California is considering a bill that would give striking workers access to unemployment benefits.
Labor experts say it would improve workers' outcomes and stimulate the economy.
The proposal comes as California faces the SAG-AFTRA strike, the largest ongoing action in the country.
In California, there is no shortage of labor organizing these days.
There were another 12 other active strikes in the state during July, making California the most active state for labor actions that month, according to the Cornell University School of Industrial and Labor Relations Labor Action Tracker.
One of the biggest tensions when a union decides to walk out is how long their striking members can survive without a paycheck. But that problem could be less of one if some California lawmakers get their way.
Legislators are now considering a bill that would make any striking workers in the state eligible for unemployment benefits if their action lasts more than two weeks.
If it passes, it would make California the third state in the nation to adopt such a policy, following in the footsteps of New York and New Jersey. Meanwhile, Connecticut and Massachusetts are also considering similar bills.
Labor experts say the bill could mark a turning point for workers in California.
"It will very much be a pro-labor statement at a time in a year when so many Californians have gone on strike and are hurting," Steven Greenhouse, former New York Times labor reporter and senior fellow at the Century Foundation, told Insider. "This will certainly be a boon to them and in ways might help stimulate the California economy by putting more money in people's pockets."
New Jersey expanded its law in April, decreasing the waiting period for striking workers before benefits kick in from 30 to 14 days.
Striking workers having access to unemployment benefits would also benefit the larger community in California, according to Kate Bronfenbrenner, director of labor education research at the Cornell University School of Industrial and Labor Relations.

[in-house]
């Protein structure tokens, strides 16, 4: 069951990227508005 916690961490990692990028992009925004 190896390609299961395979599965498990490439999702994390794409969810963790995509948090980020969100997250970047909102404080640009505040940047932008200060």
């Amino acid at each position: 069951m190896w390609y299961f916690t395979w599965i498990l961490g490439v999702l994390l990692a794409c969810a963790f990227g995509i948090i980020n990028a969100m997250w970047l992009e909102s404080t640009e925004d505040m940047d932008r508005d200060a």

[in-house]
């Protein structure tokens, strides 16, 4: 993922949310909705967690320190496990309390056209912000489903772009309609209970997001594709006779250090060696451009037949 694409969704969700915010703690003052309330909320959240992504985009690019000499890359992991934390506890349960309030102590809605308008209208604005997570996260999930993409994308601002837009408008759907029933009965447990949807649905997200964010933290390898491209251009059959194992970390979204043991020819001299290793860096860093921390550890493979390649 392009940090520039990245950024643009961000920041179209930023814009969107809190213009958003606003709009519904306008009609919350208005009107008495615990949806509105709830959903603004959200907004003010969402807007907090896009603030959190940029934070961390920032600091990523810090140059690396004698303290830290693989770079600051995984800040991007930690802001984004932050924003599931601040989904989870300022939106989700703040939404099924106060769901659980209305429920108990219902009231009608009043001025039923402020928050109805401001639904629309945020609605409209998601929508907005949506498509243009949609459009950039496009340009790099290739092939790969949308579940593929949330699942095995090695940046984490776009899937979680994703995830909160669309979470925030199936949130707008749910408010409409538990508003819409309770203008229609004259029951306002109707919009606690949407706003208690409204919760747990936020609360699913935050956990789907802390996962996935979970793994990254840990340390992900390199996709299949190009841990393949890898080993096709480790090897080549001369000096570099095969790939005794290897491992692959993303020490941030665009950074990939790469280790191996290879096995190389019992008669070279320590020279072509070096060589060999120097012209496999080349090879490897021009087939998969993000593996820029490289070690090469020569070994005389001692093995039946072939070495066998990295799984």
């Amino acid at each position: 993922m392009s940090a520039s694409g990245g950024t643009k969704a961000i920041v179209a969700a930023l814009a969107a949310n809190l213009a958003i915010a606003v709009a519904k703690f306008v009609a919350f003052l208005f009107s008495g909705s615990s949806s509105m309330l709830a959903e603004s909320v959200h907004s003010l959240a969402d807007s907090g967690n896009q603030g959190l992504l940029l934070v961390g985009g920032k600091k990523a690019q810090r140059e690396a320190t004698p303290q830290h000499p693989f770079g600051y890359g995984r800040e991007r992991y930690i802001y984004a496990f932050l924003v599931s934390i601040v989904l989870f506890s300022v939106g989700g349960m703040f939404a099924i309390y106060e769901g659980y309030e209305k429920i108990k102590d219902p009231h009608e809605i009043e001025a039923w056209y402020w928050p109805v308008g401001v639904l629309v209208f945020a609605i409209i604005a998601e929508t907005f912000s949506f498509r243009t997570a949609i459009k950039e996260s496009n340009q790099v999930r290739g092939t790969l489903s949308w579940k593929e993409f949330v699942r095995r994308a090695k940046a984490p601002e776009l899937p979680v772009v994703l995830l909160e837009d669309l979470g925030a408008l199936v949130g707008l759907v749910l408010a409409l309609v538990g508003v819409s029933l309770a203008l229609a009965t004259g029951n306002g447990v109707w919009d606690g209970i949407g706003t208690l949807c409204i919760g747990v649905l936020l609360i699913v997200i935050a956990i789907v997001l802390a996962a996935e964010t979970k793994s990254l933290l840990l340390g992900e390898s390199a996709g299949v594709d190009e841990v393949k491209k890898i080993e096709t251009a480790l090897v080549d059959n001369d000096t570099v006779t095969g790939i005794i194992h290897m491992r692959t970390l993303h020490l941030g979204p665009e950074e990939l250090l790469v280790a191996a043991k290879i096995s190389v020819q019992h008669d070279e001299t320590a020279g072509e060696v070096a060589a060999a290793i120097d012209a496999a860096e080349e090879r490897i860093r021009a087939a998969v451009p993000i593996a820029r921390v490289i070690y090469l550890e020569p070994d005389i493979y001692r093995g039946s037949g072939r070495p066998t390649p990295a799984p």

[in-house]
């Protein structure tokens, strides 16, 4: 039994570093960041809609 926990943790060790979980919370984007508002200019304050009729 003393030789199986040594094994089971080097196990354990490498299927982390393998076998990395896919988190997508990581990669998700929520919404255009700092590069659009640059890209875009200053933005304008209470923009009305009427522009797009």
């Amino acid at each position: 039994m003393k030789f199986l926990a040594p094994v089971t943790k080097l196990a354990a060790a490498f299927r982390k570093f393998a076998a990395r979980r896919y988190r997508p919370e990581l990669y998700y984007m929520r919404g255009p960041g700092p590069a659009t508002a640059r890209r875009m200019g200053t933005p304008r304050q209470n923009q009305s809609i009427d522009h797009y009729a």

"We have to remember the long-term costs of strikes — not just to workers, but the rest of the community," Bronfenbrenner told Insider. "When workers are on strike, they don't have money to make purchases, they're not shopping, they're late on their rents and their mortgage payments. So it's good for the community for workers to get unemployment too."
Robert Moutrie, a policy advocate for the California Chamber of Commerce, however, called the proposal "irresponsible" and said it would burden employers throughout the state.
"California's UI system is already $18 billion in debt," Moutrie wrote in a statement earlier this month. "Adding more costs to an insolvent system will extend the tax increases already underway from COVID-19."
Still, Bronfenbrenner said she expects this bill to face less opposition in light of California's recent strikes.
"Public support for the current labor struggles has been extremely high," Bronfenbrenner said. "I think there's going to be less opposition to this kind of legislation because the public understands that these workers are going to strike the same issues that they're concerned about in their workplace."
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